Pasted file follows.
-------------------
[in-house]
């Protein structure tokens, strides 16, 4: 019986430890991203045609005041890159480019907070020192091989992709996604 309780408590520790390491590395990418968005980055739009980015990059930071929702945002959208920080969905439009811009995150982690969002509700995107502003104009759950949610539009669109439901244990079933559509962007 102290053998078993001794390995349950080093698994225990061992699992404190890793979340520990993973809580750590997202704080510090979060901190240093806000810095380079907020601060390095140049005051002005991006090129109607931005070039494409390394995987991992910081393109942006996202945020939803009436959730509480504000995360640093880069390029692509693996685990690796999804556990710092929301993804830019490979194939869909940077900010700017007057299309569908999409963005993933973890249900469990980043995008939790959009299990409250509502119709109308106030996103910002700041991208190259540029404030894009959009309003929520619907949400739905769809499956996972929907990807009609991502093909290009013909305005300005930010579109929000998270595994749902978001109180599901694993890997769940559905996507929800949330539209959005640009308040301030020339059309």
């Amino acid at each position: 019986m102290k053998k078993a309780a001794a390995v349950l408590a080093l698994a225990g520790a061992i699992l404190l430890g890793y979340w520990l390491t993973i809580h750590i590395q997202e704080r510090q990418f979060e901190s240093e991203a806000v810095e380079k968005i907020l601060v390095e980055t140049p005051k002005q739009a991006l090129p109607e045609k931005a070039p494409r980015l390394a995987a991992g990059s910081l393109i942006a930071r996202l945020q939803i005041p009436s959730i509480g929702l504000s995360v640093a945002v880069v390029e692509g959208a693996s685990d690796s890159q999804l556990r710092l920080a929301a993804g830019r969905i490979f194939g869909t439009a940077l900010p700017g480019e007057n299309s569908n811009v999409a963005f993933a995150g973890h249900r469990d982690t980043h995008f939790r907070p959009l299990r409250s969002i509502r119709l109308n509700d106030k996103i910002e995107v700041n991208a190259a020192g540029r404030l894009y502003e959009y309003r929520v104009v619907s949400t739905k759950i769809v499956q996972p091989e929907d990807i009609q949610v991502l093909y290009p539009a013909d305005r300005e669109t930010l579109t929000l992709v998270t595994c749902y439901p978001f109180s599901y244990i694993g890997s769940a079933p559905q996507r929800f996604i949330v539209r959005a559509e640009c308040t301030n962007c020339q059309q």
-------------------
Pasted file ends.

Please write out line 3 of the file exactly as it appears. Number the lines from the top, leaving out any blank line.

């Amino acid at each position: 019986m102290k053998k078993a309780a001794a390995v349950l408590a080093l698994a225990g520790a061992i699992l404190l430890g890793y979340w520990l390491t993973i809580h750590i590395q997202e704080r510090q990418f979060e901190s240093e991203a806000v810095e380079k968005i907020l601060v390095e980055t140049p005051k002005q739009a991006l090129p109607e045609k931005a070039p494409r980015l390394a995987a991992g990059s910081l393109i942006a930071r996202l945020q939803i005041p009436s959730i509480g929702l504000s995360v640093a945002v880069v390029e692509g959208a693996s685990d690796s890159q999804l556990r710092l920080a929301a993804g830019r969905i490979f194939g869909t439009a940077l900010p700017g480019e007057n299309s569908n811009v999409a963005f993933a995150g973890h249900r469990d982690t980043h995008f939790r907070p959009l299990r409250s969002i509502r119709l109308n509700d106030k996103i910002e995107v700041n991208a190259a020192g540029r404030l894009y502003e959009y309003r929520v104009v619907s949400t739905k759950i769809v499956q996972p091989e929907d990807i009609q949610v991502l093909y290009p539009a013909d305005r300005e669109t930010l579109t929000l992709v998270t595994c749902y439901p978001f109180s599901y244990i694993g890997s769940a079933p559905q996507r929800f996604i949330v539209r959005a559509e640009c308040t301030n962007c020339q059309q």